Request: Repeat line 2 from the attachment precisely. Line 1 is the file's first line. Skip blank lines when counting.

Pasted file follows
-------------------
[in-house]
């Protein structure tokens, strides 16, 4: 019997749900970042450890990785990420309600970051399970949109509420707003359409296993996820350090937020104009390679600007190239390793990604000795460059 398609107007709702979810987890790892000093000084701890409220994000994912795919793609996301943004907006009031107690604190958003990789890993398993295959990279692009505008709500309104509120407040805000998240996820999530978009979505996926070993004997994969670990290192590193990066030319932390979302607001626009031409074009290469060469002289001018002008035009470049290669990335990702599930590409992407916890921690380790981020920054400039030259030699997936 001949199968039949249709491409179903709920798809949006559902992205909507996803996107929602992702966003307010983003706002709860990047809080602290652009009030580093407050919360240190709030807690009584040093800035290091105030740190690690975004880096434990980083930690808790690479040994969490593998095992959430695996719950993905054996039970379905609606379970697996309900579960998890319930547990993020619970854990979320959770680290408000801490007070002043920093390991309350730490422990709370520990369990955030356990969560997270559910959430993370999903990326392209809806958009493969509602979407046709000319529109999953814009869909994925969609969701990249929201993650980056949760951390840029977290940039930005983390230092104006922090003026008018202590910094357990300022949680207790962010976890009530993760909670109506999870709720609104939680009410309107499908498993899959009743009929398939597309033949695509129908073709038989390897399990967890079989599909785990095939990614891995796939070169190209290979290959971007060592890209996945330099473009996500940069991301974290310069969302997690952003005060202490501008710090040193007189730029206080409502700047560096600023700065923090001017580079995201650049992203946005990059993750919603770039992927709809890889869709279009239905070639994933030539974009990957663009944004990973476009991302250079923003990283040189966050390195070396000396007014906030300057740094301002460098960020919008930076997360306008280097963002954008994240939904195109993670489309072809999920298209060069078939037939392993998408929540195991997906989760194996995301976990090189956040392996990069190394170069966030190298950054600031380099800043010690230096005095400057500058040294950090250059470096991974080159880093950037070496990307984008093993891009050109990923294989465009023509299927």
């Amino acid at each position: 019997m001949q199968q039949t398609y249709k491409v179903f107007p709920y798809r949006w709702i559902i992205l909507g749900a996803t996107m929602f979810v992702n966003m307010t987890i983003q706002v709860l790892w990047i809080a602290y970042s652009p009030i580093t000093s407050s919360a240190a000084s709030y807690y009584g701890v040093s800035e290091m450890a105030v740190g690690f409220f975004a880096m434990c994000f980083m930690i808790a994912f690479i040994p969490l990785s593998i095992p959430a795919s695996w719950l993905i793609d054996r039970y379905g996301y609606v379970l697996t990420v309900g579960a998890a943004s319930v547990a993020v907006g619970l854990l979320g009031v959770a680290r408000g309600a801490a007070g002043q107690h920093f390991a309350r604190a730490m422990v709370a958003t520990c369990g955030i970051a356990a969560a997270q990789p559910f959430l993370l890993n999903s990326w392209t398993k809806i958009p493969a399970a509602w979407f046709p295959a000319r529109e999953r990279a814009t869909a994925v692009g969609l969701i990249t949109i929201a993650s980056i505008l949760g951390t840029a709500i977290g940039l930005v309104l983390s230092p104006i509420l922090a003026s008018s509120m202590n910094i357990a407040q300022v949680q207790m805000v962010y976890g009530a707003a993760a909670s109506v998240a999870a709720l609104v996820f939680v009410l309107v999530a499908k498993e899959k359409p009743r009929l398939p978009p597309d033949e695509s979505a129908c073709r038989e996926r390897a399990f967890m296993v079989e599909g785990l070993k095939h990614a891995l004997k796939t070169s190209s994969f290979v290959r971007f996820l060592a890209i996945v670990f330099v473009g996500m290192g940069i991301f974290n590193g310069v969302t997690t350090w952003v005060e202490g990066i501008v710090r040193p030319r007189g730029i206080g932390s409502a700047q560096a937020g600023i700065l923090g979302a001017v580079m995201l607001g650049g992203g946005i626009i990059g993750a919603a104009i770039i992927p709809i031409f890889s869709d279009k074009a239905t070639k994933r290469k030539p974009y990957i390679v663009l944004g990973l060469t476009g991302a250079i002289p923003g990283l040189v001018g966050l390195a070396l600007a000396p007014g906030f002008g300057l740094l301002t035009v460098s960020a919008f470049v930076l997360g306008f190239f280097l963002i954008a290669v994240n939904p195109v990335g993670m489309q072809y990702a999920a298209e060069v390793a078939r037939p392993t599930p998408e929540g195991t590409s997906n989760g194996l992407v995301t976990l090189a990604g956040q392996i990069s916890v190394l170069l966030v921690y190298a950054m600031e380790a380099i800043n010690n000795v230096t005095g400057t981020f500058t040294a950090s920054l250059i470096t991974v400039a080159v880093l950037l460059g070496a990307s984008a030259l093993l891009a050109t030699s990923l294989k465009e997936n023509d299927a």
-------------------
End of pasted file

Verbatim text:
């Protein structure tokens, strides 16, 4: 019997749900970042450890990785990420309600970051399970949109509420707003359409296993996820350090937020104009390679600007190239390793990604000795460059 398609107007709702979810987890790892000093000084701890409220994000994912795919793609996301943004907006009031107690604190958003990789890993398993295959990279692009505008709500309104509120407040805000998240996820999530978009979505996926070993004997994969670990290192590193990066030319932390979302607001626009031409074009290469060469002289001018002008035009470049290669990335990702599930590409992407916890921690380790981020920054400039030259030699997936 001949199968039949249709491409179903709920798809949006559902992205909507996803996107929602992702966003307010983003706002709860990047809080602290652009009030580093407050919360240190709030807690009584040093800035290091105030740190690690975004880096434990980083930690808790690479040994969490593998095992959430695996719950993905054996039970379905609606379970697996309900579960998890319930547990993020619970854990979320959770680290408000801490007070002043920093390991309350730490422990709370520990369990955030356990969560997270559910959430993370999903990326392209809806958009493969509602979407046709000319529109999953814009869909994925969609969701990249929201993650980056949760951390840029977290940039930005983390230092104006922090003026008018202590910094357990300022949680207790962010976890009530993760909670109506999870709720609104939680009410309107499908498993899959009743009929398939597309033949695509129908073709038989390897399990967890079989599909785990095939990614891995796939070169190209290979290959971007060592890209996945330099473009996500940069991301974290310069969302997690952003005060202490501008710090040193007189730029206080409502700047560096600023700065923090001017580079995201650049992203946005990059993750919603770039992927709809890889869709279009239905070639994933030539974009990957663009944004990973476009991302250079923003990283040189966050390195070396000396007014906030300057740094301002460098960020919008930076997360306008280097963002954008994240939904195109993670489309072809999920298209060069078939037939392993998408929540195991997906989760194996995301976990090189956040392996990069190394170069966030190298950054600031380099800043010690230096005095400057500058040294950090250059470096991974080159880093950037070496990307984008093993891009050109990923294989465009023509299927």